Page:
India announced on Monday that it would significantly expand renewable energy sources in its total energy mix and called on the rich world to pony up $1 trillion to help developing countries make the energy transition.
The Indian prime minister, Narendra Modi, also said his country would aim to be “net-zero” by 2070, but far more significant were the more immediate goals that he announced.
In his remarks to the COP26 climate summit in Glasgow, Scotland, Mr. Modi said India would aim to build 500 gigawatts of renewable energy and ensure that half of its energy mix comes from sources other than fossil fuels by 2030. That means coal, which provides the bulk of India’s electricity, would remain a large part of its energy mix in the coming decade. India is one of the world’s largest consumers of coal.
India is among the few big economies that have not submitted an updated Nationally Determined Contribution, as the Paris Agreement stipulates.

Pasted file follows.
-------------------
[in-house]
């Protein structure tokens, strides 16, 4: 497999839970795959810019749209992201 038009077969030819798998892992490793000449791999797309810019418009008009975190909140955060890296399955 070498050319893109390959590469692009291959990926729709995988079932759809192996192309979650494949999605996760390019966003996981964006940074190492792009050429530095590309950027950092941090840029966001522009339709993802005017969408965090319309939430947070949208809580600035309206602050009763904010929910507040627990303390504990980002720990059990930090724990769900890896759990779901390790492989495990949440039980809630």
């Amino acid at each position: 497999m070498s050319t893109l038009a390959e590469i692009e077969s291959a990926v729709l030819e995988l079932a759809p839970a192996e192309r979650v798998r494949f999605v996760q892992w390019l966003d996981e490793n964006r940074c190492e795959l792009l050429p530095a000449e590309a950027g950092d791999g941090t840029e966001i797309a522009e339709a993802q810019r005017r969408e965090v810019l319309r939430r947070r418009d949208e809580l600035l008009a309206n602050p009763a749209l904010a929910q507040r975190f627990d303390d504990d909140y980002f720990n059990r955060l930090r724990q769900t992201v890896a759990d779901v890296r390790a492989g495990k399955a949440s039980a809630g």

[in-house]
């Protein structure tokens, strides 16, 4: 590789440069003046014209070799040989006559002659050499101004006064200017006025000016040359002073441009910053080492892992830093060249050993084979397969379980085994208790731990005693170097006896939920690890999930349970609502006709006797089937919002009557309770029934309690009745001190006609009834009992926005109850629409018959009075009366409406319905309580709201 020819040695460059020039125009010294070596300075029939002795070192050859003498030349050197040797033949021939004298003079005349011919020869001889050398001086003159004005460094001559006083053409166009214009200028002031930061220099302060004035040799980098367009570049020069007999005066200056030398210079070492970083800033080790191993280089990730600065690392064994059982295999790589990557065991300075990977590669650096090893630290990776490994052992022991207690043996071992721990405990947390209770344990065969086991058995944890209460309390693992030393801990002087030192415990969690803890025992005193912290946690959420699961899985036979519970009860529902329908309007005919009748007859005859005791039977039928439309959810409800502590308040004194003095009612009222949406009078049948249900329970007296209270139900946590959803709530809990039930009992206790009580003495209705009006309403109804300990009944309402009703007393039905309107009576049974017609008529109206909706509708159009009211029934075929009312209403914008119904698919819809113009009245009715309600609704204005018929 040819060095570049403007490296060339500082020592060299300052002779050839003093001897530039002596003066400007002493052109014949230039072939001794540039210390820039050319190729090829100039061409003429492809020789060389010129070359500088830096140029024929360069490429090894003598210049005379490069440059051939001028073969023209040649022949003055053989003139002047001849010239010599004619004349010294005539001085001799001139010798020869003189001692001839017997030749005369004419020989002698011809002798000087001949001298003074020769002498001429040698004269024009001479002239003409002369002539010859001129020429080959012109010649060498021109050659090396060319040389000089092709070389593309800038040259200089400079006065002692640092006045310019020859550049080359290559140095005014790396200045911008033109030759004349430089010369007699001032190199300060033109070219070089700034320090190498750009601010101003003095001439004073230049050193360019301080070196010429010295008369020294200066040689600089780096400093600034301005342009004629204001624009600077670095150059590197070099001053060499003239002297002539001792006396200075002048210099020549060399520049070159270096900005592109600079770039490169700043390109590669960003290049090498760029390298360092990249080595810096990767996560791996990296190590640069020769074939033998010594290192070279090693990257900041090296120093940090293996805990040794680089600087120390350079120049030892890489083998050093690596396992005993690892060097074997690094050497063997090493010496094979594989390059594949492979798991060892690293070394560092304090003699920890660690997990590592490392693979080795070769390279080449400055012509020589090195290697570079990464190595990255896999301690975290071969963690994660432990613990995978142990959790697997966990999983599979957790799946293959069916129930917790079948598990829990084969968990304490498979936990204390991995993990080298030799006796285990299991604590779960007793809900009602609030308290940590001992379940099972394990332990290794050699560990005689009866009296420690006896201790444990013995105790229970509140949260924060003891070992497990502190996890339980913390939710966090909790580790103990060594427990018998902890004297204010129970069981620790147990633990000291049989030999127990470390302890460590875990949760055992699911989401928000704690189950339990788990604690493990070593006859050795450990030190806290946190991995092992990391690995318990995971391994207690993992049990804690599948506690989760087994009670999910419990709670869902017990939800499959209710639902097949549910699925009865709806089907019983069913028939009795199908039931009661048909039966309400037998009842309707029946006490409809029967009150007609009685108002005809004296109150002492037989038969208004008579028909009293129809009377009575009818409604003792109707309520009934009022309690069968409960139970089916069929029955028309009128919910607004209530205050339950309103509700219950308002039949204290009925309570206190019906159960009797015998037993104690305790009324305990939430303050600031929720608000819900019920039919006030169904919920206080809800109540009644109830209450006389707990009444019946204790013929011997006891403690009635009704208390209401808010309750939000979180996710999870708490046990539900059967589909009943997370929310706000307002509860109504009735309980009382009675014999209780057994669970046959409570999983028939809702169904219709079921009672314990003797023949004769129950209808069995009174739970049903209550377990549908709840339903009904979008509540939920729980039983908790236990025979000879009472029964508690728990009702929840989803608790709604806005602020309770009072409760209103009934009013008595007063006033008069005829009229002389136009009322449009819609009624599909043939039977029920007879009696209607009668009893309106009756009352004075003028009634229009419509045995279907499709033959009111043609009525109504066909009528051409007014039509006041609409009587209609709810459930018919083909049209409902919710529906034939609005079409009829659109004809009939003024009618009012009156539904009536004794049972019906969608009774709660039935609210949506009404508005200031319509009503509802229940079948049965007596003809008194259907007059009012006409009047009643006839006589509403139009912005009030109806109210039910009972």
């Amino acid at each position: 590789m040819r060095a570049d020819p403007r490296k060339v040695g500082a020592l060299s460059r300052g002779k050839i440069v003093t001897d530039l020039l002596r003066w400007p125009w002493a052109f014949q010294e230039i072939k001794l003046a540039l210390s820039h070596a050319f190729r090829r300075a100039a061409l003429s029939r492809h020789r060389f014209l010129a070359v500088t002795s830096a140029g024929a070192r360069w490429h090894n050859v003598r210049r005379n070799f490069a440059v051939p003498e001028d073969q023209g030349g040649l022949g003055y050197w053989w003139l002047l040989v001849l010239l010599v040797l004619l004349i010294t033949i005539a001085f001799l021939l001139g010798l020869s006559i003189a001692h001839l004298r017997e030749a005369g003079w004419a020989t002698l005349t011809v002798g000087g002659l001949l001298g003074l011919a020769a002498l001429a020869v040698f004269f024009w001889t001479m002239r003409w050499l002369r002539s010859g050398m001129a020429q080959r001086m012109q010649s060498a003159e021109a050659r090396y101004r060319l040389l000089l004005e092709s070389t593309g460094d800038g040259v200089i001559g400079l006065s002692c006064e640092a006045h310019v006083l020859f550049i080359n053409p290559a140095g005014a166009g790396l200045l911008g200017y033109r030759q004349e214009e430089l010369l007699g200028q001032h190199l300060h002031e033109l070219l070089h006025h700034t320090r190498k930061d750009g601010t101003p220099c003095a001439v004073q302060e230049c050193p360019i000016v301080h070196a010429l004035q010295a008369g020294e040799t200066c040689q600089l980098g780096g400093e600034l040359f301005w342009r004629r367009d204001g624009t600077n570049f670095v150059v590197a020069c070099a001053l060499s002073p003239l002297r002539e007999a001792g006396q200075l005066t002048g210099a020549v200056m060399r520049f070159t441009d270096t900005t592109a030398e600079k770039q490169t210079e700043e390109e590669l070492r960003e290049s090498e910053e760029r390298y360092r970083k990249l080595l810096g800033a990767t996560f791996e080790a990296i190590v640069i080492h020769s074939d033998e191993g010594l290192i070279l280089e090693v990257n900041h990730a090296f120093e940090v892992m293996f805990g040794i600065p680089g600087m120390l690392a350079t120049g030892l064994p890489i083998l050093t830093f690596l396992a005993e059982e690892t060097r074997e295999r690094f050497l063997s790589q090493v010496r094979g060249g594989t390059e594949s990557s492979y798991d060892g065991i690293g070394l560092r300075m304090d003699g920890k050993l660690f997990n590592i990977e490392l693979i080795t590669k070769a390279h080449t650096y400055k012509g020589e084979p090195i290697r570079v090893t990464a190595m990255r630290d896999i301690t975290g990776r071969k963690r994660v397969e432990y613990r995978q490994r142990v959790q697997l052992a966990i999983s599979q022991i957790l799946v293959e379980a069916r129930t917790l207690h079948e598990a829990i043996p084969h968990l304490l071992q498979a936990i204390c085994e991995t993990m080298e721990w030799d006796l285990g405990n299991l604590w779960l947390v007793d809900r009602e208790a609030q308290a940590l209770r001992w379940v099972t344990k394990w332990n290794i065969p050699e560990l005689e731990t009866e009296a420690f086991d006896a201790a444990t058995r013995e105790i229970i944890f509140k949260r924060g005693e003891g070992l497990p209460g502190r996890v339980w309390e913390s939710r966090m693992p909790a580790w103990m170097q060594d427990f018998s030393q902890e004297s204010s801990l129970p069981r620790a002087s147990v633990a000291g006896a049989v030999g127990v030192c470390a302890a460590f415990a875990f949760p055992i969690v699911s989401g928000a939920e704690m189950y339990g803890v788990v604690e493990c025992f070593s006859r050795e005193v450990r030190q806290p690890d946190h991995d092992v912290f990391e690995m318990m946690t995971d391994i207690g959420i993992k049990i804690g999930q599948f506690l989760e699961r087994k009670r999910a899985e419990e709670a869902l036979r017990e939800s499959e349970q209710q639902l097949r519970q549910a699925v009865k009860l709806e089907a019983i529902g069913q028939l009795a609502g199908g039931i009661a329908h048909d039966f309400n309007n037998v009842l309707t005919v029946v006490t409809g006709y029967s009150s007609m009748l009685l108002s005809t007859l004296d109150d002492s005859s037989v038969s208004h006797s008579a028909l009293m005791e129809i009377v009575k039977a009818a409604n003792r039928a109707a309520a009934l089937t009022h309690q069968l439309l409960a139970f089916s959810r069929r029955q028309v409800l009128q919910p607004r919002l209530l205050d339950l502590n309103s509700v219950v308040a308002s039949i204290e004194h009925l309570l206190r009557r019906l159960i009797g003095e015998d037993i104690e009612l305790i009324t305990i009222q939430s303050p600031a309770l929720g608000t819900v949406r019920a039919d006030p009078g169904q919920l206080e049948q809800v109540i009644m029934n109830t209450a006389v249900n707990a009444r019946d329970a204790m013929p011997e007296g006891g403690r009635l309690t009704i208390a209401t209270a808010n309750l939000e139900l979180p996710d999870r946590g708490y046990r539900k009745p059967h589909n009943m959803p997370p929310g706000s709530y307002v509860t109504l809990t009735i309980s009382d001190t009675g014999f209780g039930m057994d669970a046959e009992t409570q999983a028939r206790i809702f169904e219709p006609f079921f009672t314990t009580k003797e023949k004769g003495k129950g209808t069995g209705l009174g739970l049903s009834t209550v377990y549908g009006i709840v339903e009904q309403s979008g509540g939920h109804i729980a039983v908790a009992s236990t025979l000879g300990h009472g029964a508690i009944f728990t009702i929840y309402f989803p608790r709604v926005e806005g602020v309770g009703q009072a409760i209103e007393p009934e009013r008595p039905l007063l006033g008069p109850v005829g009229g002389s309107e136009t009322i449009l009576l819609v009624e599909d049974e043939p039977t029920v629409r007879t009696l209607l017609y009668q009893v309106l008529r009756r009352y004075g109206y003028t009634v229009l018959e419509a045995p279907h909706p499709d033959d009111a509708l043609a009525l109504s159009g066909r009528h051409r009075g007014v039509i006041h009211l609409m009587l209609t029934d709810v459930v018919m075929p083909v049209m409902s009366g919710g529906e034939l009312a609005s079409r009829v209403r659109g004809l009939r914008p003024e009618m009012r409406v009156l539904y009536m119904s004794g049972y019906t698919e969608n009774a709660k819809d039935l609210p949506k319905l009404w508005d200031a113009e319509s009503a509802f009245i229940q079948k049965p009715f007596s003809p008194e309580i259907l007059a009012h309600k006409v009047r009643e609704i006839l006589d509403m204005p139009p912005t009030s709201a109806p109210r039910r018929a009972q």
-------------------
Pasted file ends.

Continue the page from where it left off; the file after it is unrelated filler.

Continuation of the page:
Mr. Modi said nothing about when his country’s emissions would peak, let alone decline.
India, an emerging economy, has almost 1.4 billion people, a huge share of them young and working-age. It accounts for almost 18 percent of the world’s population but only 6 percent of global emissions currently, and a negligible share of the cumulative greenhouse gases emitted in the past that are already warming the atmosphere.
Mr. Modi said the carbon intensity of India’s economy, which refers to how much carbon dioxide emissions are produced relative to the country’s gross domestic product, would decline by 45 percent by 2030.
O.P. Agarwal, the head of the India office of World Resources Institute, a research and advocacy group, said focusing on the expansion of renewable energy by 2030 was “a strategic and achievable ambition.”
India has been under scrutiny for when it might announce a net-zero target. Mr. Modi said 2070, which is 10 years later than China’s promise and 20 years later than promises made by the United States and Europe.
India has been vocal in pressing for money from industrialized countries to help developing economies make the energy transition, and Mr. Modi upped the ante on Monday. “India expects developed countries to make $1 trillion in climate finance available as soon as possible,” he said.
A promised $100 billion in climate aid has not yet been delivered. According to a recent analysis by Carbon Brief, India is by far the largest recipient of climate finance.